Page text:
More than 100 Bay Area children tried to reach Jerusalem last month using their pens, crayons, scissors, Magic Markers and paint.
The young artists, aged 7-14, created their visions of the Old City for an art contest in honor of "Jerusalem 3000," a yearlong celebration that will mark the holy city's trimillenium. Twelve local children will win the international contest and its coveted prize of a two-week trip to the Jewish state.
The prize includes a ticket for the winner's guardian.
Last Wednesday, the field of 100 young artists narrowed to 20 finalists. At a ceremony held at the S.F.-based Jewish Community Federation offices, Israeli Consul General Jehudi Kinar gave each of the finalists an award.
"There were some beautiful pieces of work," said Kinar proudly.
Out of a sea of stenciled domes and Stars of David, of penciled, painted and cut-out Western Walls, staff members from the San Francisco Consulate General of Israel chose what they felt were the most evocative works.
Among the winners was 8-year-old Etana Zack, who not only draws but also publishes a newspaper for her extended family. The paper is called the "Zack Pack News." She now thinks art, however, might be her true calling.
Zack's award-winning drawing includes a gold-glittered sun shining down on a crowded, colorful rendering of the city's skyline. Gold glitter also spells out the Hebrew translation of the song title "Jerusalem of Gold."
The artist says that never having seen the City of Gold in person wasn't a problem.
"I use my imagination a lot. I make things with cardboard from the recycling bin. I just make things," said Zack, whose father, Rabbi Howard Zack, is the leader of Beth Jacob Congregation in Oakland.
Matthew Levee, however, saw Jerusalem for himself on a visit two years ago, when he was 12. In one of the most striking contest entries, Levee recreated his vision of the city by cutting the outline of an array of buildings out of white paper and pasting it over a blue background.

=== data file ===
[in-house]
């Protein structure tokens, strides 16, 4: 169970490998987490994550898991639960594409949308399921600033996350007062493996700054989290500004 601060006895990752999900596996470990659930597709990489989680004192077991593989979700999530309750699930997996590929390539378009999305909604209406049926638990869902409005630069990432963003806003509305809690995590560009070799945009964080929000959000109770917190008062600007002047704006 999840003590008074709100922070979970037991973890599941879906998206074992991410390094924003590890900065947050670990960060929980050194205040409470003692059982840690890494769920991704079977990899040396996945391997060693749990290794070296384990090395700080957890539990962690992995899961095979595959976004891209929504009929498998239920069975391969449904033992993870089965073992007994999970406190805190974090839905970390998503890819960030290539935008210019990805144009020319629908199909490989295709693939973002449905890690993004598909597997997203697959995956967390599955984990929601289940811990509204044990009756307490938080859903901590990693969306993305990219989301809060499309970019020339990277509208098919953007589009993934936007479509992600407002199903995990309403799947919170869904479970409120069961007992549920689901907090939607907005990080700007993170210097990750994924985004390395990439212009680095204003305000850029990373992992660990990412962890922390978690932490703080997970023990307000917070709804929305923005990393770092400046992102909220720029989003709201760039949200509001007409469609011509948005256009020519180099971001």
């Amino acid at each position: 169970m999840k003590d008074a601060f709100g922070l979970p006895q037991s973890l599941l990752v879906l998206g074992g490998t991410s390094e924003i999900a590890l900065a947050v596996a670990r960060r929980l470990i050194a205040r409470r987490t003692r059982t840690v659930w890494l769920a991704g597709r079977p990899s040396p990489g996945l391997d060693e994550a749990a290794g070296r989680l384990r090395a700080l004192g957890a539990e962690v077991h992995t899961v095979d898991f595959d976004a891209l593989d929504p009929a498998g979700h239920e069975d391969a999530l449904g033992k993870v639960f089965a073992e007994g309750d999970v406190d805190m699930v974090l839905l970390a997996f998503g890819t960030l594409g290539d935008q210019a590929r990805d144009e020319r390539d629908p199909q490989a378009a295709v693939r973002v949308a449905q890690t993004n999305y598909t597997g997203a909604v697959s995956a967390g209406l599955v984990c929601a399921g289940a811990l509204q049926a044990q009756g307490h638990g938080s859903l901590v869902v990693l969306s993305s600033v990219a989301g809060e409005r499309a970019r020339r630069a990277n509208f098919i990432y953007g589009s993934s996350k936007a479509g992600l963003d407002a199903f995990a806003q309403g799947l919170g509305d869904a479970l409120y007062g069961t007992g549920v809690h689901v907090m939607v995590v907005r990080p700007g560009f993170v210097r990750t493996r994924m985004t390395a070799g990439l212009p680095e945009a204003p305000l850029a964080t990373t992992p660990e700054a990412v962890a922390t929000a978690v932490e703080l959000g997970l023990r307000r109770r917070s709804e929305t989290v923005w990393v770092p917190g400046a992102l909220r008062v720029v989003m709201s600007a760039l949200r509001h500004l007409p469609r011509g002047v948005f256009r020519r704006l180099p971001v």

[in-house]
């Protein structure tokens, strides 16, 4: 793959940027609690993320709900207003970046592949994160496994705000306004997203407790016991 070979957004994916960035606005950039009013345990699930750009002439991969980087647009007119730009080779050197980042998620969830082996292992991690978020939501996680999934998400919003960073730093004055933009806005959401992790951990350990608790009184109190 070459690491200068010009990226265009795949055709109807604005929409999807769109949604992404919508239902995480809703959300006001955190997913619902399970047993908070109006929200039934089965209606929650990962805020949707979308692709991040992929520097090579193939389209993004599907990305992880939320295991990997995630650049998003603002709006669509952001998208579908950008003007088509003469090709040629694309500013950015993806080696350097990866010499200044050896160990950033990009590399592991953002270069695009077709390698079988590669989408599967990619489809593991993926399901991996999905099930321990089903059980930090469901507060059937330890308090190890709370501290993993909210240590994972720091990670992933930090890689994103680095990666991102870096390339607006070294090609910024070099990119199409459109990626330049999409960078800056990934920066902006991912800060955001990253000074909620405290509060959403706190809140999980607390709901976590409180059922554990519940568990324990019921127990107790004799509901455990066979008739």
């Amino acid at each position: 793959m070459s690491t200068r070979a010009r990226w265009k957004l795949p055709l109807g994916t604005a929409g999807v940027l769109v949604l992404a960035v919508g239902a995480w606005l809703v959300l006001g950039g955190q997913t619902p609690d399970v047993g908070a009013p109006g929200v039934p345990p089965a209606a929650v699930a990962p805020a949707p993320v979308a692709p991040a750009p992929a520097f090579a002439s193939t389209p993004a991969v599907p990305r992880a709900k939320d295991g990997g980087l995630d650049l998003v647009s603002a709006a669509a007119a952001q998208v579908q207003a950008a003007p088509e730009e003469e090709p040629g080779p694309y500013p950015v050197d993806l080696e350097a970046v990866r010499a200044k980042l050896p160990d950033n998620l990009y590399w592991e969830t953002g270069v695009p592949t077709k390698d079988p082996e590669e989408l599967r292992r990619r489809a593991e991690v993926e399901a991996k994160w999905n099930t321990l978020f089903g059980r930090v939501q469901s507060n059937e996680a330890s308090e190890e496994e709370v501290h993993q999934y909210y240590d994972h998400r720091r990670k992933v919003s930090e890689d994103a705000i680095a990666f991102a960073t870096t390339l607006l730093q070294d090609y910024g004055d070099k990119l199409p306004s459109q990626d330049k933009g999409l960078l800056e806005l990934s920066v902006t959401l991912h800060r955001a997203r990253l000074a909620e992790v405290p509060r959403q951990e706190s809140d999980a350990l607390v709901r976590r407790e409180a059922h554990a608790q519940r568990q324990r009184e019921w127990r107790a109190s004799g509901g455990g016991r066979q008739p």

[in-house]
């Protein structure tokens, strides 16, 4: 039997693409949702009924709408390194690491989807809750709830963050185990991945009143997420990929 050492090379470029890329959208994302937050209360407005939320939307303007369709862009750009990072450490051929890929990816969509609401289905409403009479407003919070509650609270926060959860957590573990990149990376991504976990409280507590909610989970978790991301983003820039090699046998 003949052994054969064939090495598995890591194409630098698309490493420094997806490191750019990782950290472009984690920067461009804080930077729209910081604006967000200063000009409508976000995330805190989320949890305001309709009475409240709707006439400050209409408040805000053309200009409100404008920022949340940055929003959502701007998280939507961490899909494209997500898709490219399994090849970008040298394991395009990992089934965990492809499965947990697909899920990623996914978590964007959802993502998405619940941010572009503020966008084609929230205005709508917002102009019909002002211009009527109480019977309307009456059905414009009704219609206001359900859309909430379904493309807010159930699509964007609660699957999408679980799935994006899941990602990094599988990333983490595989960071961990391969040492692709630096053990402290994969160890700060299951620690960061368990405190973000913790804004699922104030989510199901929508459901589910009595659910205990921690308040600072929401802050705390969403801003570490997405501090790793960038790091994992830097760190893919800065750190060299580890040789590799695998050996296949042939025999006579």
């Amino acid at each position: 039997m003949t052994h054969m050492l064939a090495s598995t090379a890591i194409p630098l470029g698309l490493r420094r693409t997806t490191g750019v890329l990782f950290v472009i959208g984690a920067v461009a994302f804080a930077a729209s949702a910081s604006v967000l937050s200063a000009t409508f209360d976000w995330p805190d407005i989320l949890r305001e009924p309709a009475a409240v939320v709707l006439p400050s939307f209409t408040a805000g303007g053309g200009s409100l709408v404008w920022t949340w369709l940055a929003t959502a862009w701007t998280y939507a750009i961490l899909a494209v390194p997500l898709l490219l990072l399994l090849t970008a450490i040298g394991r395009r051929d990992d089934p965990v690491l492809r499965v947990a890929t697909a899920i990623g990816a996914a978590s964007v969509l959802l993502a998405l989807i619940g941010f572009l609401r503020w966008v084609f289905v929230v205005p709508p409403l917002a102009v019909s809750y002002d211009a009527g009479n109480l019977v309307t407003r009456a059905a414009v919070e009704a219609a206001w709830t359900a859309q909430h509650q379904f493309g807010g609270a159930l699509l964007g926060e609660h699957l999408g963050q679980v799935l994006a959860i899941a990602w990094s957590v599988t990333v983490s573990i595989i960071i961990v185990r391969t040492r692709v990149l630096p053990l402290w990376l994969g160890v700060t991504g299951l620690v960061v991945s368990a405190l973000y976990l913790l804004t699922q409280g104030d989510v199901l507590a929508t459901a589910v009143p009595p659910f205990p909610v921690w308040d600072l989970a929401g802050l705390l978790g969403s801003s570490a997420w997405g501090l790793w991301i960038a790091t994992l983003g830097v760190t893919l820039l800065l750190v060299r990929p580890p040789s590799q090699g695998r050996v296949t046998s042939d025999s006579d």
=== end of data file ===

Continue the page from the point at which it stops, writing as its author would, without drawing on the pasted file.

The San Ramon High School student undertook the project during religious school at Congregation B'nai Shalom in Walnut Creek.
"I was trying to get the essence of what the city was all about, the combination of all the different styles of architecture and the beauty that it portrays," said Levee.
Getting young people excited about Israel is one of Jerusalem 3000's major goals, said Kinar. The celebration will include everything from the production of original musicals and symphonies to an international quiz on Jerusalem.
The consul general is also hoping that even those children who don't actually get to the Old City will be drawn into the far-away festivities through their artwork.
"The moment the kids draw, they get involved themselves," Kinar explained. "The subject gets nearer to them. And it's not just the kids, but the parents, too. They've been telling me how now they want to visit Israel and Jerusalem. It's a wonderful byproduct of the contest."
The art project is sponsored by the Israeli Foreign Ministry and the Ministry of Education, which will announce the winners in the next couple of months. Jerusalem 3000 organizers are hoping the prize-winning pieces will be displayed at the Israel Museum in Jerusalem.